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alleys alluded allusions amusement ancient appears archery Arthur's Seat ball Beltane bowler bowling green boys called Celts Charles club contests Cotswold Games course cricket curious curlers curling custom Duffers Duke Earl early Edinburgh eleven England English exercise famous favourite game feat feet field football Gardens gentlemen goal golf golfer greyhounds ground Hambledon Club hand Henry hole hounds inches interesting James King king's ladies last century lawn-bowls loch Lochmaben London Lord mallet match ment merry miles Musselburgh Notes and Queries old game pall mall pallone parish party pastime pins played players popular practised Prince prize probably Queen quintain racket reign rink Royal running says scene Scotland Scots Scottish seems shinty Shrove Tuesday side skating skill sport stone stool-ball story strike struck Strutt stump tells tennis court told town W. S. GILBERT wickets writer
Page 77 - No sooner has he touched the flying ball, But 'tis already more than half the mall; And such a fury from his arm has got, As from a smoking culverin 'twere shot.
Page 192 - They put all the bits of the cake into a bonnet. Every one, blindfold, draws out a portion. He who holds the bonnet is entitled to the last bit. Whoever draws the black bit, is the devoted person who is to be sacrificed to Baal, whose favour they implore in rendering the year productive of the sustenance of man and beast.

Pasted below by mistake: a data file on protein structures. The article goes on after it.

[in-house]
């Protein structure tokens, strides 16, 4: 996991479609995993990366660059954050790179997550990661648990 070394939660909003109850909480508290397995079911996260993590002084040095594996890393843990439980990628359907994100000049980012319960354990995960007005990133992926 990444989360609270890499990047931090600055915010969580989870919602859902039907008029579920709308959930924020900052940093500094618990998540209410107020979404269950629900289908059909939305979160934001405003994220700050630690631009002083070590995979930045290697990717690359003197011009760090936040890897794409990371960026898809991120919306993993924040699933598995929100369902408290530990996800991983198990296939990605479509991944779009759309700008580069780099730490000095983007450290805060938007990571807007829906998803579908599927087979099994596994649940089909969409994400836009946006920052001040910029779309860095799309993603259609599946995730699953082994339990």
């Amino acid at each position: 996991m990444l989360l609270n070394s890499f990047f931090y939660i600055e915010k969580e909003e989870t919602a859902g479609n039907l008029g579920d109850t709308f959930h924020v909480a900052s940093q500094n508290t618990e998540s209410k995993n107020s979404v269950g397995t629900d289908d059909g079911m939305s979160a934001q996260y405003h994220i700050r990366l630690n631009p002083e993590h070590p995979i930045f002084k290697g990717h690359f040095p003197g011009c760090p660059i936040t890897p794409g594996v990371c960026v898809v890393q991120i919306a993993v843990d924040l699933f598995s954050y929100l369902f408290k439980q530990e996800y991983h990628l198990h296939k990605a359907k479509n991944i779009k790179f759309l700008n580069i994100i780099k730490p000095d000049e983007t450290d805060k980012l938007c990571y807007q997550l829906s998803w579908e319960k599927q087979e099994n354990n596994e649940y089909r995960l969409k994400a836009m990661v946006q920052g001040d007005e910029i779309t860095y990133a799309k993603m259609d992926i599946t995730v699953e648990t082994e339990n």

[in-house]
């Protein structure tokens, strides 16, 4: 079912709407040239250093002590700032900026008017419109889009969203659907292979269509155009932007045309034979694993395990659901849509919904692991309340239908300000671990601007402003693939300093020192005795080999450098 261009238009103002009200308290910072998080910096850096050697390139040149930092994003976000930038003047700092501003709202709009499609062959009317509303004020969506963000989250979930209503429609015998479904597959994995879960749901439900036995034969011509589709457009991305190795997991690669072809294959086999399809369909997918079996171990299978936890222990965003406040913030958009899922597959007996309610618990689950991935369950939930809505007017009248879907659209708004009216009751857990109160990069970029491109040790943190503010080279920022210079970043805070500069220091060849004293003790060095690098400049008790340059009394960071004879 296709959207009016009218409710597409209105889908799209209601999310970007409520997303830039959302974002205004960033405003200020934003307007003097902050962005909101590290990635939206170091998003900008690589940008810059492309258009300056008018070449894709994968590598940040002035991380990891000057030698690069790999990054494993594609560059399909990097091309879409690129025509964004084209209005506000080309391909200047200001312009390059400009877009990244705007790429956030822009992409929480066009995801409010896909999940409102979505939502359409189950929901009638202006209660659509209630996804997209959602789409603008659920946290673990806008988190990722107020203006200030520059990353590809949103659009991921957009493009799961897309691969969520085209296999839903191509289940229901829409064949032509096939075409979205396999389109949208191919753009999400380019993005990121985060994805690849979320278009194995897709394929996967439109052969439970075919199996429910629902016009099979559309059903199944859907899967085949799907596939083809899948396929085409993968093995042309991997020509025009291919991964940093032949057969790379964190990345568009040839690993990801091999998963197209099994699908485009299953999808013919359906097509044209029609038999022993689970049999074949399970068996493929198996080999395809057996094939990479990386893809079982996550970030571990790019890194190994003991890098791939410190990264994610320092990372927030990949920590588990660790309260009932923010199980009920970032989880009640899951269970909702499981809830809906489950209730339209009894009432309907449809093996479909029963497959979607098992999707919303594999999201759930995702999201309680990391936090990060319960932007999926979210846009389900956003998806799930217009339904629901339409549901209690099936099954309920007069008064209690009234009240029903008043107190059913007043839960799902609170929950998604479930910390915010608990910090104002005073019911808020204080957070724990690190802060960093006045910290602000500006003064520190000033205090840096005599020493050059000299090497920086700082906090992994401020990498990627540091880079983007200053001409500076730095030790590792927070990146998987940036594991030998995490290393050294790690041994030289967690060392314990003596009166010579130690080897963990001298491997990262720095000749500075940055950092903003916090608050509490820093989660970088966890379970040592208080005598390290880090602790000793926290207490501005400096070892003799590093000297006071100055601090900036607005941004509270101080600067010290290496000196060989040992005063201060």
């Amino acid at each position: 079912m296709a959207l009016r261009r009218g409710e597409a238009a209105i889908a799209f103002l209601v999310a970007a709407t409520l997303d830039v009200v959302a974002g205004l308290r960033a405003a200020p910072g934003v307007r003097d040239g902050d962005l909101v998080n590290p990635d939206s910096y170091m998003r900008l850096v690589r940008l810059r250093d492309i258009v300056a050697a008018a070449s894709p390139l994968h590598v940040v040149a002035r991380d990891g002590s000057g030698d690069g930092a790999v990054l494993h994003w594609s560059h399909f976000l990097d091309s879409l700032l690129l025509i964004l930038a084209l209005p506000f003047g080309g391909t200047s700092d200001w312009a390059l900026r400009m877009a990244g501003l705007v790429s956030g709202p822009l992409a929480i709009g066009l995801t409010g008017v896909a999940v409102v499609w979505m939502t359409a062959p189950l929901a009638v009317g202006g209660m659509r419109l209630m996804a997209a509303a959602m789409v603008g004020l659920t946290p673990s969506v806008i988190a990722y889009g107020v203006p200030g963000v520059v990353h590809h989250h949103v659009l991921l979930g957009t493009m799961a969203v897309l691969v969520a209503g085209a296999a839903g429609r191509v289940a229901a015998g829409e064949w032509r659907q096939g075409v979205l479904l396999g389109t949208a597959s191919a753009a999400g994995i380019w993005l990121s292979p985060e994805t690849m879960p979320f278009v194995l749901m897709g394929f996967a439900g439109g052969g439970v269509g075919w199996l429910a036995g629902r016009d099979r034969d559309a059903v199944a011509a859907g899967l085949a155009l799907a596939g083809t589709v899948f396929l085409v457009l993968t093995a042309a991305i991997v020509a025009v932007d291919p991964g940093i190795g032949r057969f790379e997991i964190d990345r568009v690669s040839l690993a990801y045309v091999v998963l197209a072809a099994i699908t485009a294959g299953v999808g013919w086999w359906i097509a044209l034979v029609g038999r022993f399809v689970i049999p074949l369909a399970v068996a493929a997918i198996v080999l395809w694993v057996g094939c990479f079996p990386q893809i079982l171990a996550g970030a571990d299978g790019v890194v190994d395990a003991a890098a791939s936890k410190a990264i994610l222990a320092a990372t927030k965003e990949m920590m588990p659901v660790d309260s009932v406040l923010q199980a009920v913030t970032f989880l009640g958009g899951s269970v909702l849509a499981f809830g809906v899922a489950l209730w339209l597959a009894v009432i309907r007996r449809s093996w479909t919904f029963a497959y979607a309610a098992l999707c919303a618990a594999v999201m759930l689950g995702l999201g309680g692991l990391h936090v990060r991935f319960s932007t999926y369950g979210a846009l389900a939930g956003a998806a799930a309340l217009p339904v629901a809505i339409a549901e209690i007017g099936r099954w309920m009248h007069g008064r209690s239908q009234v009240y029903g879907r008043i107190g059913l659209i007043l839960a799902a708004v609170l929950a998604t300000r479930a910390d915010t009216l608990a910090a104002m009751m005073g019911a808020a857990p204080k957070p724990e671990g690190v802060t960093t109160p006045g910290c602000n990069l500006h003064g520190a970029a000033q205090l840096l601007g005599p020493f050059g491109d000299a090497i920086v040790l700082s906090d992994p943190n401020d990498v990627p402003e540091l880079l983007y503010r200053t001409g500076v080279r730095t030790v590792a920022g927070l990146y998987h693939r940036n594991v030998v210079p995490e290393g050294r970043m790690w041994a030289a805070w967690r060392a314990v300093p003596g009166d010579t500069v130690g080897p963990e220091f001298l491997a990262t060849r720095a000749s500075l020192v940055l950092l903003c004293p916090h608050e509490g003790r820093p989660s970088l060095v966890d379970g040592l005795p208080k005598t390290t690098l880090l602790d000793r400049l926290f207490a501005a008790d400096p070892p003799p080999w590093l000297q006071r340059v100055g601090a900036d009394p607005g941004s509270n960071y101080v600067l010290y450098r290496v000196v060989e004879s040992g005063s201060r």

Page 104 - ... common grounds, our archers, for want of room to shoot abroad, creep into bowling alleys, and ordinary dicing houses, nearer home, where they have room enough to hazard their money at unlawful games ; and there I leave them to take their pleasures *. HONOUR OF CITIZENS, AND WORTHINESS OP MEN IN THE SAME.
Page 57 - ... purposely to grace him and consequently the solemnity. Dover was constantly there in person well mounted and accoutred, and was the chief director and manager of those games frequented by the nobility and gentry (some of whom came...
Page 194 - This I give to thee, preserve thou my horses ; this to thee, preserve thou my sheep ; and so on.' After that, they use the same ceremony to the noxious animals : ' This I give to thee, O fox ! spare thou my lambs ; this to thee, O hooded crow ! this to thee, O eagle...
Page 4 - The losse or thine, or mine. If thou, my Deere, a winner be At trundling of the Ball, The wager thou shalt have, and me, And my misfortunes all.
Page 12 - I can't say I am sorry I was never quite a schoolboy : an expedition against bargemen, or a match at cricket, may be very pretty things to recollect ; but, thank my stars, I can remember things that are very near as pretty.
Page 82 - Here could be seen in one moving mass, extending the whole length of the Mall, five thousand of the most lovely women in this country of female beauty, all splendidly attired, and accompanied by as many welldressed men.